“All kids can take AP physics,” says Robert Goodman ‘75. “There should be no assumptions about who will excel and who won’t.” A physics teacher and head of the science department at Bergen County Technical High School in Teterboro, NJ, Goodman was named New Jersey’s 2005-2006 Teacher of the Year.
Goodman, who lives with his family in Ridgewood, NJ, knows a thing or two about assumptions. “I took minimal math and science in high school–algebra II/trigonometry was my highest math course, and biology was my only science course,” he says. A required course in physics during his first year at New York University altered his direction. “I fell in love with physics,” he says. As a sophomore, he took five math courses and five physics courses, and then transferred to MIT for his junior year.
Goodman made a similar life change 20 years later, when he left a successful business career in audio consulting and speaker engineering to pursue teaching. “Business just didn’t feel all that meaningful any longer,” he says.
His students are ninth graders, often pursuing a vocational or technical major–until they meet Goodman, who revamped the school’s science department using an MIT model. “We have had students switch from their majors into pre-engineering,” he says.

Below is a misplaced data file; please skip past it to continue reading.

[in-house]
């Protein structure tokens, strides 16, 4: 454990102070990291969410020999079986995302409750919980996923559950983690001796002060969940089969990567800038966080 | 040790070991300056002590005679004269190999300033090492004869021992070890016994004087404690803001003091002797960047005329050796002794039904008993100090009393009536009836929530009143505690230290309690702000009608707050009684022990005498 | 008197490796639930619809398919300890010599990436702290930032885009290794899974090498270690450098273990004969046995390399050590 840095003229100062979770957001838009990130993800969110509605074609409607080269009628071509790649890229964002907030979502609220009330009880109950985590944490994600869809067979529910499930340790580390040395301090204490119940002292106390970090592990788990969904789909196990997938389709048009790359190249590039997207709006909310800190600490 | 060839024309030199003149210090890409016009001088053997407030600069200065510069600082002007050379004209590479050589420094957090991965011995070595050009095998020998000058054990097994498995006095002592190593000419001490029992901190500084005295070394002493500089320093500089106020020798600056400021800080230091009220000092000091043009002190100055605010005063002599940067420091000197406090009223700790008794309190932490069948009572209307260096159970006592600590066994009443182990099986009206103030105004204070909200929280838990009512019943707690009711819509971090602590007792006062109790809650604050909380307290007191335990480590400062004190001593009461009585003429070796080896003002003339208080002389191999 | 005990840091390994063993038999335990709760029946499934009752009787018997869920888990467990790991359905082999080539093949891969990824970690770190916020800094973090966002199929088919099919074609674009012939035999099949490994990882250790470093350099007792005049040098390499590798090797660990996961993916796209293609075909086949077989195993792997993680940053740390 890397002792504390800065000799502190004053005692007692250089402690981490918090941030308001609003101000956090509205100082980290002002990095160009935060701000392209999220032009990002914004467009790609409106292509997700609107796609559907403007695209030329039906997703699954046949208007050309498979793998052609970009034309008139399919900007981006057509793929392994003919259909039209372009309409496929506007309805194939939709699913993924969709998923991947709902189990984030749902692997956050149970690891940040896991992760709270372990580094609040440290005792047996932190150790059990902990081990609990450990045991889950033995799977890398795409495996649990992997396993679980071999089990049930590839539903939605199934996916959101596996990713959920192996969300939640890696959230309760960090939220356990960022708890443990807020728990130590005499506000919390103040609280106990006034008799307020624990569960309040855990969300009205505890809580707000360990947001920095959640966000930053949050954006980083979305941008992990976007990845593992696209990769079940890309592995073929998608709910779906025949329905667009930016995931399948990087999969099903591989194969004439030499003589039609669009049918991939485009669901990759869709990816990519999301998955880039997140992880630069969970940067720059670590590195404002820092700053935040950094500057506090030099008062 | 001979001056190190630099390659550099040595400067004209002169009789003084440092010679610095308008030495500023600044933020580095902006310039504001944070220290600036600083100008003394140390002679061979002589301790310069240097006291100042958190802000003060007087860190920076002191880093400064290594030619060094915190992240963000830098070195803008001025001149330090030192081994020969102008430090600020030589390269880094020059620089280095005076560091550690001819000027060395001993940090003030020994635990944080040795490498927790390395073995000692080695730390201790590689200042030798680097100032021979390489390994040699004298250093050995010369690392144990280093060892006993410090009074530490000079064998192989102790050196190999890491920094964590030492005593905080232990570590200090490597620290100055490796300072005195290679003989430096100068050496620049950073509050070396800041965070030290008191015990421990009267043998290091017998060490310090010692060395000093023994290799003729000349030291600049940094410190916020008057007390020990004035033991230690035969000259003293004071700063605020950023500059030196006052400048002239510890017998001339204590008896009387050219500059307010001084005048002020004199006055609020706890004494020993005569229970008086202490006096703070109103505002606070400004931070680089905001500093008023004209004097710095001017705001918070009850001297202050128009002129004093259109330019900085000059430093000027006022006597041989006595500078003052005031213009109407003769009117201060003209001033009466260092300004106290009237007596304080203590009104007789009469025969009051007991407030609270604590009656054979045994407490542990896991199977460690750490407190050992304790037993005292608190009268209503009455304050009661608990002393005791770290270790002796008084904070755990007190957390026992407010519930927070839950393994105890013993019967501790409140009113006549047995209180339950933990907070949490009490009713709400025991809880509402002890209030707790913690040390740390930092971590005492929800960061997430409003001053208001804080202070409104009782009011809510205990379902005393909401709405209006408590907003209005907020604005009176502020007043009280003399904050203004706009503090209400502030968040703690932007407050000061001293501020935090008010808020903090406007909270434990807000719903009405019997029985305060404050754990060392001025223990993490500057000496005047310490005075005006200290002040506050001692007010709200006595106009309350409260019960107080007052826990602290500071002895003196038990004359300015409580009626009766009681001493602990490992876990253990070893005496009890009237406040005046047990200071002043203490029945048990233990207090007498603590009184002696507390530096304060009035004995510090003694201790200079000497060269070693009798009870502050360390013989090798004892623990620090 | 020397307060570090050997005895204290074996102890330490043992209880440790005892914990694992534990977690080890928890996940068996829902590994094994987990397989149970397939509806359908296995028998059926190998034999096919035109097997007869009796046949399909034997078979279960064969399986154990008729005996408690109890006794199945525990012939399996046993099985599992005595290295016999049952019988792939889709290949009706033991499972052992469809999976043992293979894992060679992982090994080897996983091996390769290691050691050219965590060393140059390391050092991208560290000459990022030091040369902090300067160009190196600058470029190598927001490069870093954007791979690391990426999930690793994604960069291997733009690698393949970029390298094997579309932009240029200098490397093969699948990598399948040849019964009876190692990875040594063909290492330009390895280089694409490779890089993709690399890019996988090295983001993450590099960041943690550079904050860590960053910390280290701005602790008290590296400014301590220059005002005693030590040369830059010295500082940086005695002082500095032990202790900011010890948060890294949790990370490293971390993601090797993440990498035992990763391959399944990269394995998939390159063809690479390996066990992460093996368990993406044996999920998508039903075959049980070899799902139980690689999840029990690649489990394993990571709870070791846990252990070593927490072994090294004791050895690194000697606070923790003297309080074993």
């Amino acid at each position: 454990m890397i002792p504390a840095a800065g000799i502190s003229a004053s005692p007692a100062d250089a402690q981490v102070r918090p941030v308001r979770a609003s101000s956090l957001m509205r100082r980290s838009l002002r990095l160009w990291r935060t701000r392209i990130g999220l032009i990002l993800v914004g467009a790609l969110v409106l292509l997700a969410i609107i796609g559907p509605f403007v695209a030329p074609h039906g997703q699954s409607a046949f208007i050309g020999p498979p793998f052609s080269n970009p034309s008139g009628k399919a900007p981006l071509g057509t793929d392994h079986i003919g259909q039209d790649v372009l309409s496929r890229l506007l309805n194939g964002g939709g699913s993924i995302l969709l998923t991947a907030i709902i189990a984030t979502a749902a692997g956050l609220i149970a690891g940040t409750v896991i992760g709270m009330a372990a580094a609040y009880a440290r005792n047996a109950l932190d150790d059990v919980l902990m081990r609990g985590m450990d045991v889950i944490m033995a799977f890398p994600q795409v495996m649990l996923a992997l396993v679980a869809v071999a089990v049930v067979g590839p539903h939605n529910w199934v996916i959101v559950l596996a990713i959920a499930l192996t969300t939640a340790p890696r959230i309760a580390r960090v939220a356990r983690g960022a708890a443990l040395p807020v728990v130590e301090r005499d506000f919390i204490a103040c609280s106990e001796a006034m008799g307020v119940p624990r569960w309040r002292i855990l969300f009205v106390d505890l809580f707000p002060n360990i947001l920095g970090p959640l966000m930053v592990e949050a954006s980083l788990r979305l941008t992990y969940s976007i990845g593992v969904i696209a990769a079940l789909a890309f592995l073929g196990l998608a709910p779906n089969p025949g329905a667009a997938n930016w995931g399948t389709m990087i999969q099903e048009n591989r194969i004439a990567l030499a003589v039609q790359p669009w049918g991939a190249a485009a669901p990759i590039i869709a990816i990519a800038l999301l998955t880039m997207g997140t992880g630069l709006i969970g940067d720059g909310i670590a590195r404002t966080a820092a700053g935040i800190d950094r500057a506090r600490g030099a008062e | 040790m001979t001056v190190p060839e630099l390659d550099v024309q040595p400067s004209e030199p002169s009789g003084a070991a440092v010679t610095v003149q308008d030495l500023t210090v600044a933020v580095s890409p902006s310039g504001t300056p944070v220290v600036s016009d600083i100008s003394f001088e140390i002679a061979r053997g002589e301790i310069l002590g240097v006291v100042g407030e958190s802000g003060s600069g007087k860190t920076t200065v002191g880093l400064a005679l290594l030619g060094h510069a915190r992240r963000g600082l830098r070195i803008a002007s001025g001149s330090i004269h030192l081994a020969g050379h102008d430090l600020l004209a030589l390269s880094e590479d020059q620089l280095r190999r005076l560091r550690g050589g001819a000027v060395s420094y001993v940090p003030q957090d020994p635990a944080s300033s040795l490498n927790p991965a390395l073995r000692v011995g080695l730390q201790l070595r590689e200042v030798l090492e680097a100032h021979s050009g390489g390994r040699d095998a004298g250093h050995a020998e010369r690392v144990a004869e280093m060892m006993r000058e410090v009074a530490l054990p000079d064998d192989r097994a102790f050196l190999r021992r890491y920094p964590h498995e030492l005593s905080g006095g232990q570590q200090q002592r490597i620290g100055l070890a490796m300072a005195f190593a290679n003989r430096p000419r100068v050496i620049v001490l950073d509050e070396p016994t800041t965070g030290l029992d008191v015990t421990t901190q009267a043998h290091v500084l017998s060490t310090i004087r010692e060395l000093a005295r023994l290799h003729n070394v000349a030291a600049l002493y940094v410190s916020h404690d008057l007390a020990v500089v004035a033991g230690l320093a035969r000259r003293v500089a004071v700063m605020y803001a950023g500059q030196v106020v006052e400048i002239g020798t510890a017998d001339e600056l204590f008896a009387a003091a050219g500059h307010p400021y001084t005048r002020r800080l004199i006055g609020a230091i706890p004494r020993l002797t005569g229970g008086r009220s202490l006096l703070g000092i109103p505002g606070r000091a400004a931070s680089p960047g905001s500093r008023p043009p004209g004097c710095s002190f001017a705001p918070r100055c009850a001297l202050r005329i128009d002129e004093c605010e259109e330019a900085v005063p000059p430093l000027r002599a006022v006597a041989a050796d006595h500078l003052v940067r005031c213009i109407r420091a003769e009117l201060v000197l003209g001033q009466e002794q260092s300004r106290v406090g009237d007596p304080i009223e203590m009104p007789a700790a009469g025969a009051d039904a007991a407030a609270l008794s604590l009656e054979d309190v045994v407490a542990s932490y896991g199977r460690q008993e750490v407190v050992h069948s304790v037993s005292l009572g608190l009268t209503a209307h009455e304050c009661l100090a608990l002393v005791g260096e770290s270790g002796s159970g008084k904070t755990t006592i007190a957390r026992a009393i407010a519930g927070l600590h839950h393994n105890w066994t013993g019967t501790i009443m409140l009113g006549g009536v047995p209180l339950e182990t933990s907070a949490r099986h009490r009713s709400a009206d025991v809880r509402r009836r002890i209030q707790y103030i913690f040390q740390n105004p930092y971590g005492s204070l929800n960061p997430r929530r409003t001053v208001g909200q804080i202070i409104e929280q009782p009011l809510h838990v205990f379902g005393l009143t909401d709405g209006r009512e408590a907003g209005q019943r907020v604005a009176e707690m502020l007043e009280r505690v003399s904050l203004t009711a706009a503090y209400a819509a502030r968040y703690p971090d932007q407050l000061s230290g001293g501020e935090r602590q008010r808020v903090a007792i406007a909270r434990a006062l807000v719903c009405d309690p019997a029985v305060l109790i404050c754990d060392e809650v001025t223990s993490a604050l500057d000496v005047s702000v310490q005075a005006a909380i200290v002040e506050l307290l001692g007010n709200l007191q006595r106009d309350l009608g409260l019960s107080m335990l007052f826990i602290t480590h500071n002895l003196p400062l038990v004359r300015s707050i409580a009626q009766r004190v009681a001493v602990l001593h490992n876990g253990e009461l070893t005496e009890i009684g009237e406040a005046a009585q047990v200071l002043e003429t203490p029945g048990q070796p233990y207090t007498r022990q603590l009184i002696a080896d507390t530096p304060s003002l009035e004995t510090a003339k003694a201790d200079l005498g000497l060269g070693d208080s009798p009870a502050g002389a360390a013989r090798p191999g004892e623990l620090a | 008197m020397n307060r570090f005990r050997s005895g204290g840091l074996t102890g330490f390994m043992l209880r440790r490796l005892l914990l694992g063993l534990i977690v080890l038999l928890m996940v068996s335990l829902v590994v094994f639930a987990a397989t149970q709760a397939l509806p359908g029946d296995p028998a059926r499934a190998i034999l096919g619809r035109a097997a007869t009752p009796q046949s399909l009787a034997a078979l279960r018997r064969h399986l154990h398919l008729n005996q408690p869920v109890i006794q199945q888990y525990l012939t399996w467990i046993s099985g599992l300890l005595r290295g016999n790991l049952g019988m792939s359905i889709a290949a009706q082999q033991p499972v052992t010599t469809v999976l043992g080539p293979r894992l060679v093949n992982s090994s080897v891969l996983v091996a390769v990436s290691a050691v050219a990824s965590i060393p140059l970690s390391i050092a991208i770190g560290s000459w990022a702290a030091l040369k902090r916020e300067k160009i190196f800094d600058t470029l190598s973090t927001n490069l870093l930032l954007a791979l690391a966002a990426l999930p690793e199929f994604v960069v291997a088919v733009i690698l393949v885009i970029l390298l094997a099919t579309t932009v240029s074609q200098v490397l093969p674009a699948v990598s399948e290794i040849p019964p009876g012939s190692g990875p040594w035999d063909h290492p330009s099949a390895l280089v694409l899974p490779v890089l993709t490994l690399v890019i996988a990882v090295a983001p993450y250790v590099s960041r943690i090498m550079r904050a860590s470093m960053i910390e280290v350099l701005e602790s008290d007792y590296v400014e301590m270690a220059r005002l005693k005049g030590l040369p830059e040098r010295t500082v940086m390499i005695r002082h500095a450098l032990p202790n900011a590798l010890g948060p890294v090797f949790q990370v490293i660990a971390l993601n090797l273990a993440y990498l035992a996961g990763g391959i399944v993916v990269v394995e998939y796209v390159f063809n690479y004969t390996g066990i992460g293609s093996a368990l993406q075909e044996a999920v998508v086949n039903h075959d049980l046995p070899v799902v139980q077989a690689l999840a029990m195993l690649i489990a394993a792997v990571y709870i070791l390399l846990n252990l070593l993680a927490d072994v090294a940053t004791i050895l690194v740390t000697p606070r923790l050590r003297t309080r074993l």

Like MIT, Bergen Tech has a required core of science and math classes that work together to form a coherent whole. Many students are turned off by science because it seems like a lot of disconnected facts, memorization, and dissections, Goodman says. By taking courses that emphasize coöperative learning and problem solving, students come to see math and science as interesting and challenging domains that they can enjoy with their friends.
As part of the Teacher of the Year program, Goodman took a six-month sabbatical to tour New Jersey schools, lecture, and complete his doctoral dissertation, which documents and assesses his school’s math and science program. Several other schools in New Jersey now model their science curricula on Bergen Tech’s.
This year, two of Goodman’s students were admitted to MIT. “Seeing students rise well above the level they thought possible for themselves is the most rewarding part of my work,” he says.